In this Book
In the early nineteenth century, as amateur archaeologists excavated Pompeii, Egypt, Assyria, and the first prehistoric sites, a myth arose of archaeology as a magical science capable of unearthing and reconstructing worlds thought to be irretrievably lost. This timely myth provided an urgent antidote to the French anxiety of amnesia that undermined faith in progress, and it armed writers from Chateaubriand and Hugo to Michelet and Renan with the intellectual tools needed to affirm the indestructible character of the past.
From Paris to Pompeii reveals how the nascent science of archaeology lay at the core of the romantic experience of history and shaped the way historians, novelists, artists, and the public at large sought to cope with the relentless change that relegated every new present to history.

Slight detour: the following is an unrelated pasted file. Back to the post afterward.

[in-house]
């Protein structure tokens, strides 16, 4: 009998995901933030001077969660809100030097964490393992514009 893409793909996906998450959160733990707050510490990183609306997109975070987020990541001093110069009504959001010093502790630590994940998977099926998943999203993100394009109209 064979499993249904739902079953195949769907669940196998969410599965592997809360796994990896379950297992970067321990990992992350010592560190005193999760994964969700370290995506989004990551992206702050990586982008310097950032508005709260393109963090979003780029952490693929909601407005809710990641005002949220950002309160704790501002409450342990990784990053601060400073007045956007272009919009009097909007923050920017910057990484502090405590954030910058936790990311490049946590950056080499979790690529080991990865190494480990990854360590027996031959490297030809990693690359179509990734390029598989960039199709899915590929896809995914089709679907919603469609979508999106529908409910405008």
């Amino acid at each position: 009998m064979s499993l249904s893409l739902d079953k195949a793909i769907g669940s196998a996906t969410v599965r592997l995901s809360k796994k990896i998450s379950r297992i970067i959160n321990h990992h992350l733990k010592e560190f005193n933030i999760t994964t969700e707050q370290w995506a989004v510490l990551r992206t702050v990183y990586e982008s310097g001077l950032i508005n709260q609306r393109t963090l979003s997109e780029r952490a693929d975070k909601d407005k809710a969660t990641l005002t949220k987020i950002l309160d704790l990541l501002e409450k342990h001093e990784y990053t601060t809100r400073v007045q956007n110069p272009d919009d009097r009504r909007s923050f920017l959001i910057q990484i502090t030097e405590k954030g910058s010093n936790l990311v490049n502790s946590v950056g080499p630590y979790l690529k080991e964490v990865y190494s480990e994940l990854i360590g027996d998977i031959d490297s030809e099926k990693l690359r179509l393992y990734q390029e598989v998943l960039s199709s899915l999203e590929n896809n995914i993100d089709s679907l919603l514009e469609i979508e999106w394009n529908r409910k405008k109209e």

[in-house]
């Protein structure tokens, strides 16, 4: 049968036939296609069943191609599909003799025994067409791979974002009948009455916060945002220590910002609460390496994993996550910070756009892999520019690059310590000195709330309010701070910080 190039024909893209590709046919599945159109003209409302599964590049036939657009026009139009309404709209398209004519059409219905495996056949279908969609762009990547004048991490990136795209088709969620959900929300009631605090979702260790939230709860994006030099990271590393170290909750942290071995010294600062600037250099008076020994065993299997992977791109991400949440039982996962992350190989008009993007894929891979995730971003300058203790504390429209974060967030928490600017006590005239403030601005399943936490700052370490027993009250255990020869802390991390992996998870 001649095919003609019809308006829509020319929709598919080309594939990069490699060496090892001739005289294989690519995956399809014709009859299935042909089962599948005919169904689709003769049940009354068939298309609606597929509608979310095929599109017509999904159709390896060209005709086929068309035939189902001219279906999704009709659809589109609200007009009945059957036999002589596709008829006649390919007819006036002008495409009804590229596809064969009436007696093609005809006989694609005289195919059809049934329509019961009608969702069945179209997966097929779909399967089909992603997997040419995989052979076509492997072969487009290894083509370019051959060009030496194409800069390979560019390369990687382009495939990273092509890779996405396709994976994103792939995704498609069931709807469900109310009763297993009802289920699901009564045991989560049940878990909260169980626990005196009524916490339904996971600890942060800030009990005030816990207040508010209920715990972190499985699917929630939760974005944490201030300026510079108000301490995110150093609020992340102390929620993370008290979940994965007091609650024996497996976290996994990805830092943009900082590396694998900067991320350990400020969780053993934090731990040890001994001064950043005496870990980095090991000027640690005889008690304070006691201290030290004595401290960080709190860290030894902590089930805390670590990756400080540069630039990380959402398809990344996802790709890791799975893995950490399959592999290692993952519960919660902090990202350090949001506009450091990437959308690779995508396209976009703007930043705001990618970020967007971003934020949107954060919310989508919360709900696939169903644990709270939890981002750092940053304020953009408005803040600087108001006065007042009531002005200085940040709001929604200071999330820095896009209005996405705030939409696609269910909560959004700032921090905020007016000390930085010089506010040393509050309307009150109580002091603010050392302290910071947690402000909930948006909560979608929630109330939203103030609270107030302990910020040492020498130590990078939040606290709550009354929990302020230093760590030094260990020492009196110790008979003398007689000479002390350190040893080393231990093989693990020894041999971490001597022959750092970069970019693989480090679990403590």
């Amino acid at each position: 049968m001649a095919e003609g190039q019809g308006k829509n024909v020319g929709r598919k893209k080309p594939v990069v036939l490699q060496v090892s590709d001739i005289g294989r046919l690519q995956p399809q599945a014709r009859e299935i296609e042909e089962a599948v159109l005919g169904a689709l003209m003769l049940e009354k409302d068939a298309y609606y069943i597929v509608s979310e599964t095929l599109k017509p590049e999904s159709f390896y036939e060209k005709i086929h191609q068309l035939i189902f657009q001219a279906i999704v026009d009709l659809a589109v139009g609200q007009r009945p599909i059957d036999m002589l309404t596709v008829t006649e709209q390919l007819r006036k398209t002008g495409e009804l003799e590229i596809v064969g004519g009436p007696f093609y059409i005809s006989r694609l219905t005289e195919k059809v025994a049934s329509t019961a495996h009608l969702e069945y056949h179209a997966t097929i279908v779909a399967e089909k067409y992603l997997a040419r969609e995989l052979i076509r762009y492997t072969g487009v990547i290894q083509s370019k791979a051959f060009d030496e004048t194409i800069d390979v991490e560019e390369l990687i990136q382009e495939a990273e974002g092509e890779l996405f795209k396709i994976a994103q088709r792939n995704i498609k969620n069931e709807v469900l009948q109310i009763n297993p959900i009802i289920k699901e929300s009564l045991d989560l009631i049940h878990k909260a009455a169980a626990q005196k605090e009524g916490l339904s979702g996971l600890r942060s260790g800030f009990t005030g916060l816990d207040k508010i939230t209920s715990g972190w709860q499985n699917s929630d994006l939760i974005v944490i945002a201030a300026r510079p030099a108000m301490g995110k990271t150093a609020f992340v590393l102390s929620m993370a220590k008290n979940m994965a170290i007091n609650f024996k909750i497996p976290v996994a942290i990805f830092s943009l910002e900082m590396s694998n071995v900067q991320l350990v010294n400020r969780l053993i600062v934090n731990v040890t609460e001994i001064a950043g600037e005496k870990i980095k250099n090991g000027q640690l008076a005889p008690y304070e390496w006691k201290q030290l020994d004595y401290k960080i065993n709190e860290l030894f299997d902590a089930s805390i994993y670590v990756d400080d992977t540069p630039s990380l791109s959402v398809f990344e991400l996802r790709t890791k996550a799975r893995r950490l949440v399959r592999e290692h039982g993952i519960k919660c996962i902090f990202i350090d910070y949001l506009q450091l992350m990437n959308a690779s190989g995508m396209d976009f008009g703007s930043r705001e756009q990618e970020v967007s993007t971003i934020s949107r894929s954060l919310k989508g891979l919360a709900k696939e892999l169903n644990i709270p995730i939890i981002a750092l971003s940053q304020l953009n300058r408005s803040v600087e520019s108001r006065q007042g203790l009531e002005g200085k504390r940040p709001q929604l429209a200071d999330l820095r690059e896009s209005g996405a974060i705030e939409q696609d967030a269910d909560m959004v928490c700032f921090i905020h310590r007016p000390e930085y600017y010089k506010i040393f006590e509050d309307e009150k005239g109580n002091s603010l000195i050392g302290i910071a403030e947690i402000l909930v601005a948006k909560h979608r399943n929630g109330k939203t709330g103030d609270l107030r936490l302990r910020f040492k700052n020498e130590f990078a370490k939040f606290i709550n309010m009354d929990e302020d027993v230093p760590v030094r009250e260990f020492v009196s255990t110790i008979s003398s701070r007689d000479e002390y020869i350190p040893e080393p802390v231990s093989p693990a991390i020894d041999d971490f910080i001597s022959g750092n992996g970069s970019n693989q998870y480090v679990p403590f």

In postrevolutionary France, the widespread desire to claim that no being, city, culture, or language was ever definitively erased ran much deeper than mere nostalgic and reactionary impulses. Göran Blix contends that this desire was the cornerstone of the substitution of a weak secular form of immortality for the lost certainties of the Christian afterlife. Taking the iconic city of Pompeii as its central example, and ranging widely across French romantic culture, this book examines the formation of a modern archaeological gaze and analyzes its historical ontology, rhetoric of retrieval, and secular theology of memory, before turning to its broader political implications.